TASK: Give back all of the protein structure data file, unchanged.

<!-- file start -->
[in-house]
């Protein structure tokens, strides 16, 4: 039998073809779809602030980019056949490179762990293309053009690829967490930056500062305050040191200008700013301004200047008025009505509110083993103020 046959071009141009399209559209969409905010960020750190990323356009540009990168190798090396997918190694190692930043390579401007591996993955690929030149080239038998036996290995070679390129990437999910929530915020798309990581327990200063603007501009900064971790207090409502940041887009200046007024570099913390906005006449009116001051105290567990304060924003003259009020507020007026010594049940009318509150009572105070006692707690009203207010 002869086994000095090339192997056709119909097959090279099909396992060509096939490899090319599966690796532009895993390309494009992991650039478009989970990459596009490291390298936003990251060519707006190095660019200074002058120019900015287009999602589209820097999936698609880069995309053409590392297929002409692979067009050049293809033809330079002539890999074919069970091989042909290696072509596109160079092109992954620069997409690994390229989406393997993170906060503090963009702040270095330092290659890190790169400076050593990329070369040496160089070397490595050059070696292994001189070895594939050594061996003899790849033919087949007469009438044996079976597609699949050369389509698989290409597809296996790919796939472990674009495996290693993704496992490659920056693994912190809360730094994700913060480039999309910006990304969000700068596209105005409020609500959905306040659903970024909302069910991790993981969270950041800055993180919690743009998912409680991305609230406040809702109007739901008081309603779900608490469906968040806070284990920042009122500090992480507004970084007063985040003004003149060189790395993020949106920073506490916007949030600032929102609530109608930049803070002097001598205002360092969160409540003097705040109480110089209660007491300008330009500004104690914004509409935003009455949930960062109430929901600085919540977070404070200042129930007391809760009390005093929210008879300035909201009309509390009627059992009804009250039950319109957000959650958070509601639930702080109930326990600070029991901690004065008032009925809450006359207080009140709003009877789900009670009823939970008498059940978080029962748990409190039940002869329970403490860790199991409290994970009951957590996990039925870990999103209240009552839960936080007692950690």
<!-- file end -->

[in-house]
């Protein structure tokens, strides 16, 4: 039998073809779809602030980019056949490179762990293309053009690829967490930056500062305050040191200008700013301004200047008025009505509110083993103020 046959071009141009399209559209969409905010960020750190990323356009540009990168190798090396997918190694190692930043390579401007591996993955690929030149080239038998036996290995070679390129990437999910929530915020798309990581327990200063603007501009900064971790207090409502940041887009200046007024570099913390906005006449009116001051105290567990304060924003003259009020507020007026010594049940009318509150009572105070006692707690009203207010 002869086994000095090339192997056709119909097959090279099909396992060509096939490899090319599966690796532009895993390309494009992991650039478009989970990459596009490291390298936003990251060519707006190095660019200074002058120019900015287009999602589209820097999936698609880069995309053409590392297929002409692979067009050049293809033809330079002539890999074919069970091989042909290696072509596109160079092109992954620069997409690994390229989406393997993170906060503090963009702040270095330092290659890190790169400076050593990329070369040496160089070397490595050059070696292994001189070895594939050594061996003899790849033919087949007469009438044996079976597609699949050369389509698989290409597809296996790919796939472990674009495996290693993704496992490659920056693994912190809360730094994700913060480039999309910006990304969000700068596209105005409020609500959905306040659903970024909302069910991790993981969270950041800055993180919690743009998912409680991305609230406040809702109007739901008081309603779900608490469906968040806070284990920042009122500090992480507004970084007063985040003004003149060189790395993020949106920073506490916007949030600032929102609530109608930049803070002097001598205002360092969160409540003097705040109480110089209660007491300008330009500004104690914004509409935003009455949930960062109430929901600085919540977070404070200042129930007391809760009390005093929210008879300035909201009309509390009627059992009804009250039950319109957000959650958070509601639930702080109930326990600070029991901690004065008032009925809450006359207080009140709003009877789900009670009823939970008498059940978080029962748990409190039940002869329970403490860790199991409290994970009951957590996990039925870990999103209240009552839960936080007692950690």